Medicare To Offer Help To Some Seniors When Advantage Plans Drop Doctors

Starting next year, the government will offer some seniors enrolled in private Medicare Advantage insurance an opportunity to leave those plans if they lose their doctors or other health care providers.

Last year, thousands of seniors in at least 10 states were left stranded or assigned new doctors when insurers discontinued contracts with the physicians.

dropped doctors 570The Medicare Advantage policies cover 16 million seniors and are an alternative to the government-run Medicare program. Medicare Advantage members can only get care from a network of providers under contract to participate in their plan. They must remain in their plans for the calendar year, with some rare exceptions, but losing their doctor has not been among the permitted reasons.

But if certain conditions are met, officials at the Centers for Medicare & Medicaid Services will create a special three-month enrollment period following network changes “considered significant based on the [effect] or potential to affect, current plan enrollees,”  according to an update to Medicare’s Managed Care Manual. During that time, they could join traditional Medicare or another Medicare Advantage plan whose provider network includes their doctors.

“If CMS does not prohibit midyear network terminations then a special enrollment period is the next best thing for beneficiaries,” said David Lipschutz, senior policy attorney at the Center for Medicare Advocacy, a nonprofit law firm that works on behalf of Medicare patients.

Clare Krusing, a spokeswoman for the trade group America’s Health Insurance Plans, said banning network changes would hamper provider contract negotiations, which occur throughout the year, and could ultimately reduce the variety of available plans.

She said “CMS has taken a balanced approach” in dealing with seniors’ needs while assuring flexibility for health plans.

But Lipschutz said no one seems to know what the “significant” network changes are that will trigger the special enrollment opportunity.

Medicare spokesman Raymond Thorn said the agency will make that “case-by-case” determination based on the number of beneficiaries affected and whether they received adequate and timely advance notice, the size of the plan’s service area, when during the year the provider terminations occur and other factors. He declined to provide details on the minimum number of beneficiaries, providers or service area size that would be necessary.   Once Medicare decides that plan members should be allowed to leave their plan, the agency will require the plan to notify its members about their new options.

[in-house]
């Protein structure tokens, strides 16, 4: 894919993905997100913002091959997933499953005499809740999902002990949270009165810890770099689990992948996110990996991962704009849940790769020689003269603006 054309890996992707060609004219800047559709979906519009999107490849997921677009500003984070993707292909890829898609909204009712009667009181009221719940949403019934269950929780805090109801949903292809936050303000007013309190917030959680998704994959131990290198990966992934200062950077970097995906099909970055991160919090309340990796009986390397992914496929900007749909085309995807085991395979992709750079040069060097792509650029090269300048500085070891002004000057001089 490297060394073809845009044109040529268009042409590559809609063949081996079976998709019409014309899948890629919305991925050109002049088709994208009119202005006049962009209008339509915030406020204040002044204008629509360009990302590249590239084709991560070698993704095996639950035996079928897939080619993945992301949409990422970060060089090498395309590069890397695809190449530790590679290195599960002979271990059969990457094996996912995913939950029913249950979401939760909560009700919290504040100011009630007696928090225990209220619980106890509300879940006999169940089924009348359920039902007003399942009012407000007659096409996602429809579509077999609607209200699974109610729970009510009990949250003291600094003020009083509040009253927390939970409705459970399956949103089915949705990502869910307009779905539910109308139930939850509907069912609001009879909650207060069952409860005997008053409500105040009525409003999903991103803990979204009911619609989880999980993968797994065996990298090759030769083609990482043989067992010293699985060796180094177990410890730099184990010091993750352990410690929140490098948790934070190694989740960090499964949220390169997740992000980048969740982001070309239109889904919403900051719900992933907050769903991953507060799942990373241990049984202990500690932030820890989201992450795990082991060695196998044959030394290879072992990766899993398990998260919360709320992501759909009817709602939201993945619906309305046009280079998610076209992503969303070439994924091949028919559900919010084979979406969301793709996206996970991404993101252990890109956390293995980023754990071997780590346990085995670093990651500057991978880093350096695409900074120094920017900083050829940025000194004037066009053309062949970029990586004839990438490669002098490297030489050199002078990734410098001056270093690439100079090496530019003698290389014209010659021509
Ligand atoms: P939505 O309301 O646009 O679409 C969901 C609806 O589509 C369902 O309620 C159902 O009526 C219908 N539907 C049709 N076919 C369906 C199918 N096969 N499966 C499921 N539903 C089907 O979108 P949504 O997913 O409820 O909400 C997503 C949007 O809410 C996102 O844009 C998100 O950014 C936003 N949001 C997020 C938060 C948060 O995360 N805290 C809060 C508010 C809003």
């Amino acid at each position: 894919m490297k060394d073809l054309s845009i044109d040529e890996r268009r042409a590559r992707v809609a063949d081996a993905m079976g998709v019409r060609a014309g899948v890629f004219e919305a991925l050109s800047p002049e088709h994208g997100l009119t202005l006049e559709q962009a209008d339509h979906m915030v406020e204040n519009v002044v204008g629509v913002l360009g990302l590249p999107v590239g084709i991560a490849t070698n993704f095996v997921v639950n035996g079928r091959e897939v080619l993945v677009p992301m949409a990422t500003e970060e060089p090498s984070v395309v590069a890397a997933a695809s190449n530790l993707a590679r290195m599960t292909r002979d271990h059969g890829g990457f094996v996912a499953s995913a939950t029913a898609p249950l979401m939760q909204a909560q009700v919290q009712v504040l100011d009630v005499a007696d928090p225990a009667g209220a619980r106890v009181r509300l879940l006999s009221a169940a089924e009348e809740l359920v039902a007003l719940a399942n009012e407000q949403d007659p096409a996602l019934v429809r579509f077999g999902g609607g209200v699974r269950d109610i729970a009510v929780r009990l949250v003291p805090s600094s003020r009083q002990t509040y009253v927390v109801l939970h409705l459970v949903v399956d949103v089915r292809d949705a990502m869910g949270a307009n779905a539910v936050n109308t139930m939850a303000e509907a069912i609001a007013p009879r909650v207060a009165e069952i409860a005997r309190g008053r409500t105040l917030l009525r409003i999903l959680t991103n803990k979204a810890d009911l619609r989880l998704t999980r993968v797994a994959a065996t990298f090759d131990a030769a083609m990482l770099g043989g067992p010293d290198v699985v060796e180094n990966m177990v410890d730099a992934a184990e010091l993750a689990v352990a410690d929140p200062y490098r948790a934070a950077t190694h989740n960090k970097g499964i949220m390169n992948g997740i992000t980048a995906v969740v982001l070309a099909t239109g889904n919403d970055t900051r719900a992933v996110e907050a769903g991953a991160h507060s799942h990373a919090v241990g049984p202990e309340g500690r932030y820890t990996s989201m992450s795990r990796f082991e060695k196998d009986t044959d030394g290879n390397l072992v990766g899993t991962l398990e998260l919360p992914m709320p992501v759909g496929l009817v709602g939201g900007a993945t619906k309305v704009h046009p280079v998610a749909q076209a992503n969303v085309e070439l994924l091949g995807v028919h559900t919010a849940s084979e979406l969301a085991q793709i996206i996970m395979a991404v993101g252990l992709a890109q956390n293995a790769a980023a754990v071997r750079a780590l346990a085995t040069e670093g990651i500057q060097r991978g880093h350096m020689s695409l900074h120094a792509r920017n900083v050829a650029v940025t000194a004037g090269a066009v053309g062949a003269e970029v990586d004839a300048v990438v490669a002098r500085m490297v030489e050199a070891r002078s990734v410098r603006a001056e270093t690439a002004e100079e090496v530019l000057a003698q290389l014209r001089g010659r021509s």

Only CMS will make a determination of the need for this provision. Individual beneficiaries who are concerned after their doctor is dropped from a plan cannot request the special enrollment period, Thorn said. That is different from how Medicare handles some other mid-year changes in these policies. Beneficiaries can request a special enrollment if they move into an area where their plan is not available, become eligible for Medicaid, or move into a nursing home, among other reasons.

Last year, UnitedHealthcare cut thousands of physicians from its Medicare Advantage plans across the country, including 2,200 physicians in Connecticut.  At town hall meetings held by the Fairfield County, Conn., Medical Association, executive director Mark Thompson said angry and fearful patients told “heart-wrenching” stories about their experience.

“They were being forced to leave their doctors and there wasn’t anything they could do about it,” he said.  “They couldn’t go to another plan and they couldn’t go back to traditional Medicare.”

The only option at the time, he said, “was to go to another doctor who they had no history with.”

UnitedHealthcare spokesman Terence O’Hara said next year its enrollees “nationally will continue to enjoy a broad selection of doctors that can provide the right care where and when it is needed.”

The special enrollment option comes after officials established stricter notification rules for network changes that also take effect Jan. 1, 2015. Insurers must tell CMS at least 90 days before instituting network “significant” changes.  The rules also recommend that insurers provide more than the required 30 days’ advance notice to beneficiaries. It should include the name of the provider being terminated and how members can request continuation of ongoing medical treatment from that provider.

This article was produced by Kaiser Health News with support from The SCAN Foundation.

Categories: Aging, Health Industry, Insurance, Medicare, Syndicate